I love the concept of “recycle” when it comes to stories because truly no idea is ever wasted. It can go in the vault/archive and be a building block of a different story down the road.

Now I would be remiss in pointing out the ‘editing’ part which is that words are not so easily recycled. With “kill your darlings” when you have just that perfect turn of phrase, it’s natural to want to use it somewhere. I have tried to start a novel with the line “So this is how it ends” half a dozen times because I just like it, but I’ve never made it work (I’m also sure it’s been done to death). That doesn’t mean some lines can’t be reused in a different project (this is again where reuse and recycle blur).

The problem with drafting and revision is it can be heartbreaking. It takes weeks/months to draft a novel. To then analyse it with revision, realise that the building blocks are flawed, and have to replot, rewrite and consequently scrap all those weeks/months worth of words does hurt. They were a learning experience (the old “can’t fix a blank page”) but it burns, the ‘wasted’ effort, and the ‘lost’ time. If only I had planned the story better to begin with, maybe I would have realised and not written all those words I now can’t use etc. etc. However, as much as it hurts, those words did serve their purpose as part of the journey to discovering the right way to tell the story. Attempting to salvage them, and force them into another project (aka recycle them) feels like a round peg, square hole situation. It’s not going to end well as it will likely make the projects ultimately weaker. I don’t really feel that words should be recycled. I have tossed hundreds of thousands over the years. It does suck but that’s the gig.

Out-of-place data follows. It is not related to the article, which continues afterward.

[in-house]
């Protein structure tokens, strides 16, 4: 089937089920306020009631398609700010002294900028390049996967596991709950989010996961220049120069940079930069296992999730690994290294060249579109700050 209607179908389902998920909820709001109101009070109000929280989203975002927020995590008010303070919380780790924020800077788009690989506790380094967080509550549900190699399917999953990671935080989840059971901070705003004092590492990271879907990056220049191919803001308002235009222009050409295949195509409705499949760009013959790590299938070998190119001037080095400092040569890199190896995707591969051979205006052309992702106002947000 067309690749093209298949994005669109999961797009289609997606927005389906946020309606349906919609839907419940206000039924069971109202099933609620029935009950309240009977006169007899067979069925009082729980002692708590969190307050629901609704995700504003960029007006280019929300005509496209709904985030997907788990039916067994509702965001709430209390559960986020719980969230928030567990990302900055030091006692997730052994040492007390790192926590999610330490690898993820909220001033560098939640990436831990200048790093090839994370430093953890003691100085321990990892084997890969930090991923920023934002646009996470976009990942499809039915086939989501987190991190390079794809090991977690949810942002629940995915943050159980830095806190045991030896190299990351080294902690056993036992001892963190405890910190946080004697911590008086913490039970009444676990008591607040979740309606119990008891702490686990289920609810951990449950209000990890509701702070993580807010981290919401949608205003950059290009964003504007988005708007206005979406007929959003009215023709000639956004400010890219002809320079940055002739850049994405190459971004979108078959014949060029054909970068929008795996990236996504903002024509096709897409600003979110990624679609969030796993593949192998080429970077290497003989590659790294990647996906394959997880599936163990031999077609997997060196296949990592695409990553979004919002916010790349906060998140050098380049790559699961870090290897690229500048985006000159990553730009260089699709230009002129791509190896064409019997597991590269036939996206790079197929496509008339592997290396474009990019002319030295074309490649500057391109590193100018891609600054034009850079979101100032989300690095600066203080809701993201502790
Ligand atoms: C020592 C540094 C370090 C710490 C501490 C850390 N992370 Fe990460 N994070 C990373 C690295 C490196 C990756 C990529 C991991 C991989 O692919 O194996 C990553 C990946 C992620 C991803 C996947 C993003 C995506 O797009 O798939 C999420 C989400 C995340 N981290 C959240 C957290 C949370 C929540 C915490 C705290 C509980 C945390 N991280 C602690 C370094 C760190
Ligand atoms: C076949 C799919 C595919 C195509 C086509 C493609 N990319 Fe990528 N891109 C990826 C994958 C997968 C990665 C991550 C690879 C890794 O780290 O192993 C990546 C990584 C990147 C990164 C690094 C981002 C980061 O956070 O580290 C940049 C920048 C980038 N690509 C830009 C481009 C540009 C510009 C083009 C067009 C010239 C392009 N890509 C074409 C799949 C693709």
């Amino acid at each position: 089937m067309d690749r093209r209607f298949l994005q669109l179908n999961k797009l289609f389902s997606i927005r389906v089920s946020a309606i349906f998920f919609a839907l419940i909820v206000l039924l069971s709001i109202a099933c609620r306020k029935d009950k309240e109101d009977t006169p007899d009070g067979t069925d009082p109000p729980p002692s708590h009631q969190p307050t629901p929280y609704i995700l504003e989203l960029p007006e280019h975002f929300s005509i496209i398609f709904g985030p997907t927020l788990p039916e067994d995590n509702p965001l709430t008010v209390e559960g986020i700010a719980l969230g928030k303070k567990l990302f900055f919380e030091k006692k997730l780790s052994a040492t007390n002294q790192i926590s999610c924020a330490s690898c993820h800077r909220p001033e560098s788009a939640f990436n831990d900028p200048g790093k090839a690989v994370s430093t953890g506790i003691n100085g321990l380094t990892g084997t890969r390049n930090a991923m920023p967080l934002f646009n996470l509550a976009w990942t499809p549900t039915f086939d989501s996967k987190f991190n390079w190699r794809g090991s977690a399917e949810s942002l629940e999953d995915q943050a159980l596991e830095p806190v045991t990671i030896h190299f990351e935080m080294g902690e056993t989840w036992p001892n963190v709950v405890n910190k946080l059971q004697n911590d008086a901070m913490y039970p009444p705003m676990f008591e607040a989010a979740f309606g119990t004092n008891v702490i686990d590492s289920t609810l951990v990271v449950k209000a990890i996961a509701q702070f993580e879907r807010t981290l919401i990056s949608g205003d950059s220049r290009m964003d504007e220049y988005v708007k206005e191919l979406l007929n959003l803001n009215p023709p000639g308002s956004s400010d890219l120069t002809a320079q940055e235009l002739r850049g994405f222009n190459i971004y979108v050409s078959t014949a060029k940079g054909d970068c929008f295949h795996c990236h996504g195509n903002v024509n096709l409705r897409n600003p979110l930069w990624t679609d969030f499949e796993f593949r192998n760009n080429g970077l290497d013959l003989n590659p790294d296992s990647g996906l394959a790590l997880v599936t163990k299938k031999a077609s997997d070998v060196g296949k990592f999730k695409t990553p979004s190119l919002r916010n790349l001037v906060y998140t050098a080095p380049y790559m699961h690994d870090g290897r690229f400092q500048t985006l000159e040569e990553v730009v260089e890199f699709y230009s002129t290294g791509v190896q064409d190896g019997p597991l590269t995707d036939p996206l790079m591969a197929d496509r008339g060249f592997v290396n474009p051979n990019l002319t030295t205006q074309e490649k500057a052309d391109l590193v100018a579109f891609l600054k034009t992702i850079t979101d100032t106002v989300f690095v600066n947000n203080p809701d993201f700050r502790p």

Revision is a gigantic topic which I guess is why the blog topic tried to limit the scope with the “R’s”. I certainly could have said far more about it. I know some people find it overwhelming and they don’t know where to start. I don’t have that problem. Revision is actually my favourite part of the writing process (I also like planning). I like how systematic it is. There is a clear process and I can see the results.

It can be disheartening to see how much past!me went wrong, and I do often despair that I will ever get my stories into a state I can be proud to share. However, revision is still profoundly satisfying. It’s the problem solving I guess. I mean I like to analyse stories I consume (write meta posts) and revision probably taps into the same part of the brain. I like working out where I went wrong and then brainstorming how to do better.

Putting the analysis into practice and actually writing the redraft is far harder. Ultimately very worth it though. Writing has that as a benefit over art. The same project can be reworked over and over, and you can compare the original draft with a later one and see the improvements. Art isn’t like that unless you do a redraw of an older piece. Each art project is separate, you have to do your best with it, and then move on and apply any lessons learned to the next one.

I firmly believe that revision is the most necessary and enlightening part of writing. Continuing to write without ever revising is like being stuck, and thus maybe repeating the same mistakes over and over. Revision is a path to learning, so that every draft and every story can be better than the last (in theory anyway).

Given that I hold the distinction between revision and editing, I’m not sure if that really does make me an “editing unicorn” as Loky called me once (because I like it, and don’t just do it under sufferance). However, maybe, I don’t know. But yes, revision is vitally important and I thoroughly recommend it be done to every project.